Against the probability that yields will rise and bonds will fall we’ve bought the iShares TIPS Bond ETF (NYSEARCA:TIP), the ProShares UltraShort 20+ Year Treasury ETF (NYSEARCA:TBT) and the Direxion Daily 30 YR Treasury Bear 3X (NYSEARCA:TMV) – recognizing the inherent volatility of leveraged ETFs in these latter two.

    The way we’ve chosen to play the possibility of extreme volatility is via the iPath S&P 500 VIX ETF (NYSEARCA:VXX). Since most people will wait to sell until all others are selling, we’re betting, via VXX, that volatility will rise.

    In the precious metals / crisis protection arena, I provide for your further research Goldcorp (NYSE:GG), Kinross (NYSE:KGC), Agnico Mines (NYSE:AEM), and Yamana Gold (NYSE:AUY), as well as the royalty firms Franco-Nevada (FNNVF.PK), Royal Gold (NASDAQ:RGLD) and Silver Wheaton (NYSE:SLW). (For more on what makes these last three unique, see here.)

    Finally, for those bargains I expect down the road, we have a solid cash position. This will harm us if the market roars ahead as it did in 2009 and we are on the sidelines with up to half our funds – but it will keep us in good stead in any other scenario.

     

    Author's Disclosure: We and / or clients for whom these investments are appropriate, are long BCE, NRP, PVR, MMP, BWP, EEP, KMR, BPL, PGH, ERF, CM, ATLIF.PK, CM, NZT, FTE, TBT, TMV, TIP, VXX, GG, KGC, FNNVF.PK, RGLD and SLW – while maintaining a very large cash cushion.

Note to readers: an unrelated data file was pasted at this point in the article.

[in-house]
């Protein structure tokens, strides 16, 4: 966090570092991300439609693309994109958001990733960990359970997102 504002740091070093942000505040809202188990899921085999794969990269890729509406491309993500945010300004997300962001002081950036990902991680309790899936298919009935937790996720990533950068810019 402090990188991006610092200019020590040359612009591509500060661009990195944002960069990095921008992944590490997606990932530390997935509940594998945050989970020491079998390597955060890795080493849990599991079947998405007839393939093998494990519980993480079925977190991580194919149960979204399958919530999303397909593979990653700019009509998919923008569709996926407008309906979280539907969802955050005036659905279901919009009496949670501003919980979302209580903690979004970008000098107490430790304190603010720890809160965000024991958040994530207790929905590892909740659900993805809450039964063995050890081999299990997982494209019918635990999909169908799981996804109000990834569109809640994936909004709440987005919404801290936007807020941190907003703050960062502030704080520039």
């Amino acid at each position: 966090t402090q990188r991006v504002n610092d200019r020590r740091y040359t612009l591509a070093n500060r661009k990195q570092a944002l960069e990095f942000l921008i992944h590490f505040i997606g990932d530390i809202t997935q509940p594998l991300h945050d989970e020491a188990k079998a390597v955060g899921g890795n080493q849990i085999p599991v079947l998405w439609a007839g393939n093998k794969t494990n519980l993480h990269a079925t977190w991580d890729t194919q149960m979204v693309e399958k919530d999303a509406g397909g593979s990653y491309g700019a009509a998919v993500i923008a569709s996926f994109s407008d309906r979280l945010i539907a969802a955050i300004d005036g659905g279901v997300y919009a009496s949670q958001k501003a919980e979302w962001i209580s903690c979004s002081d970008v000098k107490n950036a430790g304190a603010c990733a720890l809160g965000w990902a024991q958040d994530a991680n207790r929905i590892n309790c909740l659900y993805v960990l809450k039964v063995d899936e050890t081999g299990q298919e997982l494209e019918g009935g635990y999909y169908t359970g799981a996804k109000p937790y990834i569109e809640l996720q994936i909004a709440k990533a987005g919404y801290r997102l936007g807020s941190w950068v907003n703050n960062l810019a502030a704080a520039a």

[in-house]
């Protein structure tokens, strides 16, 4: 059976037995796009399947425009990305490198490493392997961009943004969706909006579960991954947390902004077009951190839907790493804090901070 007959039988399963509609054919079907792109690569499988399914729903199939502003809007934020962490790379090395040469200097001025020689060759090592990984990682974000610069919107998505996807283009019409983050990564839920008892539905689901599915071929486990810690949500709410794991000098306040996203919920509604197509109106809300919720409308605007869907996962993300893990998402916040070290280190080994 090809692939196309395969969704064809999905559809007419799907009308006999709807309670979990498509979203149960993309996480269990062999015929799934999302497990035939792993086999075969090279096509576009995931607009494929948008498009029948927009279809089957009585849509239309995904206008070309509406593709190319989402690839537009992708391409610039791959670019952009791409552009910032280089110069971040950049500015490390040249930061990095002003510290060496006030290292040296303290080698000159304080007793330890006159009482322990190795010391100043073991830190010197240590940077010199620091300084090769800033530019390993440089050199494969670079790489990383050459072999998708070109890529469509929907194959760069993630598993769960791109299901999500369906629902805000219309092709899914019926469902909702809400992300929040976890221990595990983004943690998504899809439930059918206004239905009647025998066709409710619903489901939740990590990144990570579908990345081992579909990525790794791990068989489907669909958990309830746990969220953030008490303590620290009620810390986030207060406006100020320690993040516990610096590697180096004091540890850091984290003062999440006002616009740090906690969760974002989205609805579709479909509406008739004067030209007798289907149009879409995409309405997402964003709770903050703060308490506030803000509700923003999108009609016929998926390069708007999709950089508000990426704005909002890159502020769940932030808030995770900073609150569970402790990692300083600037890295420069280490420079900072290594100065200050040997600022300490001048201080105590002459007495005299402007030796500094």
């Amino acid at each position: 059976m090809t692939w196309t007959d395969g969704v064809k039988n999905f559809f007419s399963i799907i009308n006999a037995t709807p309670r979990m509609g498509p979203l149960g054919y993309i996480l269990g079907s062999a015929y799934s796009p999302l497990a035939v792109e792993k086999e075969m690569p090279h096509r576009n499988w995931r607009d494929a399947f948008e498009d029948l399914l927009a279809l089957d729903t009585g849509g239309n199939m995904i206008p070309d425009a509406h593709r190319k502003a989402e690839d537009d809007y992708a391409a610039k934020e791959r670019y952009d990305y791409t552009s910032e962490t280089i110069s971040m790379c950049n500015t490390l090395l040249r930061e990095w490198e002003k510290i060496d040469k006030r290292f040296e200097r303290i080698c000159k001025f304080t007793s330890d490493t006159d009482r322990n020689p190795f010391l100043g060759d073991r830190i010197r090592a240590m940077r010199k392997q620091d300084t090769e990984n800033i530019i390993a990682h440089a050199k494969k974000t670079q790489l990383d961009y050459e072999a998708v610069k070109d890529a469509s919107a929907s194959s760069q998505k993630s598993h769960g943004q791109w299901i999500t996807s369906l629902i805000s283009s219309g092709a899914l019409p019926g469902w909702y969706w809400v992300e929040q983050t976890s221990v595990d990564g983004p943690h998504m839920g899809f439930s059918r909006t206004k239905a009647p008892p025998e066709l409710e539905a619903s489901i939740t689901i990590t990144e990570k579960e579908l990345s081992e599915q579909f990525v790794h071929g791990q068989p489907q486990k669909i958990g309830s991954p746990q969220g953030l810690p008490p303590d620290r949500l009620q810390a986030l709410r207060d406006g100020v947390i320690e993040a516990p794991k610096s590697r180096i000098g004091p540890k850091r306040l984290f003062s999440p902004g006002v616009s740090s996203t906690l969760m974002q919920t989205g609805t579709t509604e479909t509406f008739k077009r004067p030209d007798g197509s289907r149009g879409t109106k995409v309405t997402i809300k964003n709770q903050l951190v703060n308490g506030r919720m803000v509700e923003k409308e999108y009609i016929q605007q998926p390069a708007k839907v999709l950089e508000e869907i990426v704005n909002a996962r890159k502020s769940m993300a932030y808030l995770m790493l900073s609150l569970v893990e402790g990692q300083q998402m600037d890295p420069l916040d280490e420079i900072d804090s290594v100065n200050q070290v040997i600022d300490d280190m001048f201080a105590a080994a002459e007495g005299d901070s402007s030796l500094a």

The Fine Print: As Registered Investment Advisors, we see it as our responsibility to advise the following: We do not know your personal financial situation, so the information contained in this communiqué represents the opinions of the staff of Stanford Wealth Management, and should not be construed as personalized investment advice.

    Also, past performance is no guarantee of future results, rather an obvious statement if you review the records of many alleged gurus, but important nonetheless – for example, our Investors Edge ® Growth and Value Portfolio beat the S&P 500 for 10 years running but did not do so for 2009. We plan to be back on track on 2010 but then, “past performance is no guarantee of future results”!

    It should not be assumed that investing in any securities we are investing in will always be profitable. We take our research seriously, we do our best to get it right, and we “eat our own cooking,” but we could be wrong, hence our full disclosure as to whether we own or are buying the investments we write about.

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Comments (3)
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  • Philo Beddoe
    , contributor
    Comments (37) | Send Message
     
    Another great common sense article Joe. Thanks for the stocks recommendations.
    25 Feb 2010, 02:47 PM Reply Like
  • Joseph L. Shaefer
    , contributor
    Comments (1563) | Send Message
     
    Author’s reply » Mr. Beddoe, I can think of no greater compliment than thanking me for "common sense." That's a commodity in rather shorter supply than I believe it should be these days...

     

    Thank you,
    JS
    25 Feb 2010, 05:00 PM Reply Like
  • paul_sterk
    , contributor
    Comments (11) | Send Message
     
    Whether I agree with you or not, Joe, you always make me think about whether my current strategy is still the best for me. Thanks for a very informative article!
    26 Feb 2010, 12:21 PM Reply Like